MAC's "Flab Four" Shed Embarrassing Past
It wasn’t hard to find the Mid-American Conference’s weakest links in 2013.
There were four, a quartet of programs that combined for only a quartet of victories... and 44 losses: Eastern Michigan (2-10), Massachusetts (1-11), Western Michigan (1-11) and Miami of Ohio (0-12).
What’s worse, three of those precious four wins came against one another.
It’s embarrassing enough for the conference to have such a large crop of free-falling teams, but their struggles also reflected poorly on the teams at the top of the standings. Buffalo’s 8-5 record in 2013, for instance, sours a bit when you realize that the Bulls notched half of their victories against this flabby crew.
But as the academic year wraps up and spring practices begin, there is reason for genuine optimism among all four camps. Three of the programs have hired new head coaches and all are hoping to energize the fan base with improvements in 2014.
Granted, the bottom of the pile is familiar territory for the Eagles, who haven't posted a winning record since 1995. Eastern Michigan won three or fewer games in six of the last eight years. Coming off a season in which they allowed a staggering 45 points per game, it clearly has its work cut out for it.
Exit head coach Ron English, fired before last year’s season finale, and enter Chris Creighton from Drake, where Creighton became the winningest coach in program history. Better still for EMU fans, in his 17 years as a collegiate head coach, he has never posted a losing record.
The new coach’s first recruiting class is another reason for interest, if not optimism. Eastern inked nine signees from the state of Michigan, the program’s highest tally within its home state in eight years.
Going into 2014 with the repeated and realistic goal of “closing the gap,” Creighton and his staff are excited about the success of the program’s winter conditioning program, which resulted in 449 personal records being set, surpassing the program’s goal of 400.
It may not sound like much, but you’ve got to start somewhere.
Mark Whipple returns as head coach, 11 years after departing for greener pastures and 16 years after leading UMass to a Division I-AA national title. He brings along ample NFL experience, where he served as an assistant with the Cleveland Browns, Philadelphia Eagles and Pittsburgh Steelers.
UMass fans hope that Whipple can mirror the turnaround he sparked at Amherst, where he inherited a 2-9 program and went 12-3 in his first season to win the national title. It’ll be tough to make the same kind of impact this time around. But for now, the Amherst memories are enough to distract from what’s been a highly unsatisfying few years at the grown-ups’ table.
But it’s not only Whipple's inspiration. The Minutemen will welcome a pair of transfers, quarterback Blake Frohnapfel (Marshall) and speedy wideout Alex Kenney (Penn State). And with their 55,000-square-foot UMass Football Performance Center opening in July, the program is beginning to look and feel like one that belongs with the big boys.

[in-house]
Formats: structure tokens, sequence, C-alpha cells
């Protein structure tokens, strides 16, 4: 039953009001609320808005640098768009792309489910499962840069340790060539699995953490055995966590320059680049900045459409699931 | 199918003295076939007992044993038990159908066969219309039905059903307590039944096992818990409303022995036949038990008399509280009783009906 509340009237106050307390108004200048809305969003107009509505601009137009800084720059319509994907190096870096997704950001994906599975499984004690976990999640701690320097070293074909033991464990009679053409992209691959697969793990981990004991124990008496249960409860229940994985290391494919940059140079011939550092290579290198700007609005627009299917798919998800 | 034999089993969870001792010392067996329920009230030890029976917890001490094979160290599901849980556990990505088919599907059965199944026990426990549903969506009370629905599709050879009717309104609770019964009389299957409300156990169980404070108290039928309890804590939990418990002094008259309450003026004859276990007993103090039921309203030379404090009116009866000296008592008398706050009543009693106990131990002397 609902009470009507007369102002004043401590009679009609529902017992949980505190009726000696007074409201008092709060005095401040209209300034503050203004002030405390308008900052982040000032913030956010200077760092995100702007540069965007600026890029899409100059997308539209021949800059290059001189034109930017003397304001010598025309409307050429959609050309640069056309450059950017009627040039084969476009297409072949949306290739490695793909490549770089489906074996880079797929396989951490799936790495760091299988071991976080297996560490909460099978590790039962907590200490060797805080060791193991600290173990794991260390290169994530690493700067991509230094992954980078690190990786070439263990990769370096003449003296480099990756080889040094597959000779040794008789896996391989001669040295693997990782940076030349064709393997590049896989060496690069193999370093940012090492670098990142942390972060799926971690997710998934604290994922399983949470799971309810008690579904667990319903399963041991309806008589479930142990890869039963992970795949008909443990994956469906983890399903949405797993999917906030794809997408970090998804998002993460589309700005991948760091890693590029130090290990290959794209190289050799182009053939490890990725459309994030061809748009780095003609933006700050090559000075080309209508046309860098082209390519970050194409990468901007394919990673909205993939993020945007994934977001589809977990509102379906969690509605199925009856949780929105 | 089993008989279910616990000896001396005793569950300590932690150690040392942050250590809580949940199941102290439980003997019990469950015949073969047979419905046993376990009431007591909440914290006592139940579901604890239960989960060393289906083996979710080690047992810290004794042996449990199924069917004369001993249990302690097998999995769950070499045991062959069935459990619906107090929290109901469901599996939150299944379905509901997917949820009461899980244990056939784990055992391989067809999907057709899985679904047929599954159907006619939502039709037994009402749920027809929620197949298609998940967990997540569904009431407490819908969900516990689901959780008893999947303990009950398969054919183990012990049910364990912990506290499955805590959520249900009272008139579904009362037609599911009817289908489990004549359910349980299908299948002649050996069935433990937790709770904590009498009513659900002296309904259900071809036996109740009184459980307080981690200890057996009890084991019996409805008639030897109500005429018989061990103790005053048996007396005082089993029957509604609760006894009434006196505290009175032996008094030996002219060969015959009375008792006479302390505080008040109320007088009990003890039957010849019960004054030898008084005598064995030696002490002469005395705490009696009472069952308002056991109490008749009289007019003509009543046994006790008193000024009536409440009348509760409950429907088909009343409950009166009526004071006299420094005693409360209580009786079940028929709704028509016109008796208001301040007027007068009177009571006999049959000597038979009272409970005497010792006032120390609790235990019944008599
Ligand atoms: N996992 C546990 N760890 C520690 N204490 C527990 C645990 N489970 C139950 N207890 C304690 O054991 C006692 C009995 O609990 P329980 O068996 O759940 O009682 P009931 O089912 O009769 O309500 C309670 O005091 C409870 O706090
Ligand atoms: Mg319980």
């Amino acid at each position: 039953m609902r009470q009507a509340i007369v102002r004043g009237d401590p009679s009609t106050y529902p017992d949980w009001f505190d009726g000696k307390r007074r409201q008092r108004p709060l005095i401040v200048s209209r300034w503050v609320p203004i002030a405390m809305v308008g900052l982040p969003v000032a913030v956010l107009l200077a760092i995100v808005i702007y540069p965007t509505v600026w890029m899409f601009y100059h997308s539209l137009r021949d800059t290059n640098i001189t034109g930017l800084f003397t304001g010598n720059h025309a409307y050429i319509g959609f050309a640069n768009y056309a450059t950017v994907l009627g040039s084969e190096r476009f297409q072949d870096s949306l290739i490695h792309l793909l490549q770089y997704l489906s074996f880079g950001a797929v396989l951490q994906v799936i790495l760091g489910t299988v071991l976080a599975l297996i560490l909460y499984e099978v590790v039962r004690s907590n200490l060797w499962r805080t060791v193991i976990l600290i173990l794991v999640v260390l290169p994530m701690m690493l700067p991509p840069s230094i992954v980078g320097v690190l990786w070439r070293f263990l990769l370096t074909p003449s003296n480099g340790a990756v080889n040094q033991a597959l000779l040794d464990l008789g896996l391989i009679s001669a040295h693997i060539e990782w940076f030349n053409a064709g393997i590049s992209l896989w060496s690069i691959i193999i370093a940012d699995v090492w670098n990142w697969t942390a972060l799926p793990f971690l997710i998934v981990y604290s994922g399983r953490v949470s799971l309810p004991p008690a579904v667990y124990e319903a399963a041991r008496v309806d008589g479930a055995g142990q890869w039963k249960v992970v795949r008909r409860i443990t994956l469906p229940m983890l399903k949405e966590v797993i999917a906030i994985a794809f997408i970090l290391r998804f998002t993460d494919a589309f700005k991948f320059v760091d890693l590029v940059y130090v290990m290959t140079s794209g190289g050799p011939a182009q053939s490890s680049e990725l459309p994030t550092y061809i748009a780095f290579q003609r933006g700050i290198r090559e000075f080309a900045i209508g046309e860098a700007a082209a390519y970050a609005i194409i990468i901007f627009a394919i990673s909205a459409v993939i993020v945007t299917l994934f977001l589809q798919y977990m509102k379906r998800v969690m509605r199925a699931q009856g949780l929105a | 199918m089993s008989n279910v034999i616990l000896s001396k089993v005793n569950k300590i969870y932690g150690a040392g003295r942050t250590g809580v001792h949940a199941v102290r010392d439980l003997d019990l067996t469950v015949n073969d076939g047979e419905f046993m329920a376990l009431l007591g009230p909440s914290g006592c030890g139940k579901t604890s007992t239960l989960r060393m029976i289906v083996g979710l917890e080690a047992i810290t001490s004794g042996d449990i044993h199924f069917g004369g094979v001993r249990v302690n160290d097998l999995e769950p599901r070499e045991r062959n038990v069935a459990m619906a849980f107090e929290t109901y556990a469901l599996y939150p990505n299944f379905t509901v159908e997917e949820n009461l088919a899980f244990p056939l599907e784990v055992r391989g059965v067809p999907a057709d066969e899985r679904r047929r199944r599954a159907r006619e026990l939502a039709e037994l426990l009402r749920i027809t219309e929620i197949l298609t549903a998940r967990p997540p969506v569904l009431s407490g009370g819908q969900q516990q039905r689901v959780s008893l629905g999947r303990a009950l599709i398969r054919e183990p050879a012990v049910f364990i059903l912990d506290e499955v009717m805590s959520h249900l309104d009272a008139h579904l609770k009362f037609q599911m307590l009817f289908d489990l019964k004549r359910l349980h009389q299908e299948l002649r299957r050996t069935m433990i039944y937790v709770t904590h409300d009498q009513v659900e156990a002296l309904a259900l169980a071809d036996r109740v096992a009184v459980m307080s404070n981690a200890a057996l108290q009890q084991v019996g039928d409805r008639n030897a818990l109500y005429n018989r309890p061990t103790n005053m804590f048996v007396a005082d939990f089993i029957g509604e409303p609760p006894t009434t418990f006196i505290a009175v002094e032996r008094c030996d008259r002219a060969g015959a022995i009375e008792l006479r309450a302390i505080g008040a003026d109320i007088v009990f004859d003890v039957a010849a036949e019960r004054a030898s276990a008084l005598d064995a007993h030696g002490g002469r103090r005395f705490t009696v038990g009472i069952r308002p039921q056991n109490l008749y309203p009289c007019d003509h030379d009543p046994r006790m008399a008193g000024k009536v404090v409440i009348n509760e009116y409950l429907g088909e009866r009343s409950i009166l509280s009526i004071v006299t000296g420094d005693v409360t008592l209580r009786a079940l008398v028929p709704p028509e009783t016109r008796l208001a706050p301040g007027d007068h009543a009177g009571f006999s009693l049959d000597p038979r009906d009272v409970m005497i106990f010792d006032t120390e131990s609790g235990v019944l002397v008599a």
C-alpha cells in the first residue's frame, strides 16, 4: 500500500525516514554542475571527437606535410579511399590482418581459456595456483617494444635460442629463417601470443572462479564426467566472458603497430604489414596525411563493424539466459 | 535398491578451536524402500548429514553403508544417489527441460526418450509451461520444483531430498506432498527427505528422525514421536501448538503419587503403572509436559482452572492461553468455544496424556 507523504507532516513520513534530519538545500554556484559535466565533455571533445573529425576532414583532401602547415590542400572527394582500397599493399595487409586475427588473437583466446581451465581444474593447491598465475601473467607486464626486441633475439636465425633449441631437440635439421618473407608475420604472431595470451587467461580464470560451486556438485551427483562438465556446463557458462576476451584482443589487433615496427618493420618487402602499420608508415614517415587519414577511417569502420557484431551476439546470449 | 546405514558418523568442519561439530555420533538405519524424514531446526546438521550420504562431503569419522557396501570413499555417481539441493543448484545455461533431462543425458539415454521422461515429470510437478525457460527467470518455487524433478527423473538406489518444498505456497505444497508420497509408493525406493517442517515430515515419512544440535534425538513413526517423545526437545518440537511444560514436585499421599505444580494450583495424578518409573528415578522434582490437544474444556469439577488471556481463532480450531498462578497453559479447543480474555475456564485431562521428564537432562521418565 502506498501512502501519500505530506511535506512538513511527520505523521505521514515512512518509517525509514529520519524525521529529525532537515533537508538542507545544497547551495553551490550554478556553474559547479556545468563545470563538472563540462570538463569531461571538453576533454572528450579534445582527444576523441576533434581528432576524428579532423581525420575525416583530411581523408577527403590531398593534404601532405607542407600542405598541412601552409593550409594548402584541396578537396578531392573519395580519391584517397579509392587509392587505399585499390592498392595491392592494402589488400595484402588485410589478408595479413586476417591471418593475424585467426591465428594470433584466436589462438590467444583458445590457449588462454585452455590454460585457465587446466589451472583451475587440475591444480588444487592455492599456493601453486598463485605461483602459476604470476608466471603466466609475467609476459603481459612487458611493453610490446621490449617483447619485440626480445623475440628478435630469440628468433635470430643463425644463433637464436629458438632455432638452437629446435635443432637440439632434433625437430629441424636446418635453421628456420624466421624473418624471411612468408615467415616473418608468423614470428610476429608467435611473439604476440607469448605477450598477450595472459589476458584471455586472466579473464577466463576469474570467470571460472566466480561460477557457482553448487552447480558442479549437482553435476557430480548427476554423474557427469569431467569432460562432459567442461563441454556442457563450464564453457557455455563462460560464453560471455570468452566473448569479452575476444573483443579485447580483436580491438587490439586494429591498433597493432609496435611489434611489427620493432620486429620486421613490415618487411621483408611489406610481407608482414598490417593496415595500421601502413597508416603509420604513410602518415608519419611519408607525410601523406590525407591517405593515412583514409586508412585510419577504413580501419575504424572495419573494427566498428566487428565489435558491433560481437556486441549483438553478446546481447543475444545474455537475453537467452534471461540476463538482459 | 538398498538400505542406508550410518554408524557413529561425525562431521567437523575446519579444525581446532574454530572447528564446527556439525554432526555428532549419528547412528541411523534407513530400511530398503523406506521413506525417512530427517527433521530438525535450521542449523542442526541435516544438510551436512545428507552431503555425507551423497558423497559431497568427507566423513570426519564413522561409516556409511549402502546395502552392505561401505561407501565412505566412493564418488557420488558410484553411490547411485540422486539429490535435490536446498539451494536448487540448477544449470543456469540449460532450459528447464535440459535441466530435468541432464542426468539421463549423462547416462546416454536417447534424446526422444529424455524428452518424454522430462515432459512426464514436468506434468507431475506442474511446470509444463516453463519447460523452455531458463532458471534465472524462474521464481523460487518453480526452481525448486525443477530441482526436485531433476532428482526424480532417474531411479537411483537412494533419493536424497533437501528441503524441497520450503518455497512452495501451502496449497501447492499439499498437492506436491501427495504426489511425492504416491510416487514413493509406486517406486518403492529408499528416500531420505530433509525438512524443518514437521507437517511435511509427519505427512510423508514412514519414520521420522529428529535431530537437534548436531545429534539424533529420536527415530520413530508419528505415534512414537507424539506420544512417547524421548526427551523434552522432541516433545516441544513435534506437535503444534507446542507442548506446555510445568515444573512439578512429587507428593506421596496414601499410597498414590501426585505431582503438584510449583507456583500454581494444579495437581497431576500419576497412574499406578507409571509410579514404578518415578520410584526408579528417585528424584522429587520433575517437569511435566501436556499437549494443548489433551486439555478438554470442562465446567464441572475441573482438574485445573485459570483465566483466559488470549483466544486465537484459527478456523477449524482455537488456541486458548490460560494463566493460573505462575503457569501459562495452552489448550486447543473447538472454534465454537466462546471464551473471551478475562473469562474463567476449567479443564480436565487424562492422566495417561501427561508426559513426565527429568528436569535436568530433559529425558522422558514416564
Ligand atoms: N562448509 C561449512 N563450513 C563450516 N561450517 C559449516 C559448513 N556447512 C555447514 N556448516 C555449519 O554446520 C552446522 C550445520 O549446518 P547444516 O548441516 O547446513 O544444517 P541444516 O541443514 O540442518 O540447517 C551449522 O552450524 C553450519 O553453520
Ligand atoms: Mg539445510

Another reason for excitement is the team’s return to McGuirk Stadium, the longtime home of the Minutemen on the UMass campus. The stadium underwent massive improvements the last three years to upgrade to FBS standards. They’ll play three games at McGuirk this fall.
The Broncos’ fall from grace was one of the most surprising developments in the MAC in the last two seasons. After reaching three bowl games in six years, Western hit a wall by losing all but one game last fall under first-year coach P.J. Fleck.
Fleck returns in 2014 — the only head coach of this group not to get the axe — and brings with him one of the best recruiting classes in program history.
According to Rivals.com, Western’s 2014 recruiting class was ranked 57th in the nation, the highest-ever spot for a MAC program. By the website’s rankings, the Broncos inked 14 three-star recruits and six of the top 30 players in Michigan.
Add to that mix returning wide receiver Corey Davis, last year’s MAC Freshman of the Year, and the Broncos could be on the verge of returning to their role as a perennial contender.
Similar to Western, it’s stunning how far and how fast Miami’s program fell. The Redhawks lost all 12 of their games last year while scoring less than 10 points per contest.
With a desperate need for offensive inspiration, Miami turns to new head coach Chuck Martin, who won a pair of Division II national titles at Grand Valley State before serving as Notre Dame’s offensive coordinator. Martin appears to be just what the program needs, exemplified by his slick new website, which is less about him and his staff than an online pep rally for the program and its history.
And its rich history is once again being acknowledged with a statute dedication to Miami alum and Baltimore Ravens head coach John Harbaugh. Miami also is looking to the future with a strong recruiting class and a new indoor sport center on the way.
While the road ahead may be long, there’s reason to expect noticeable improvement from all four programs in 2014.
That is good news — not just for the schools, but the conference itself.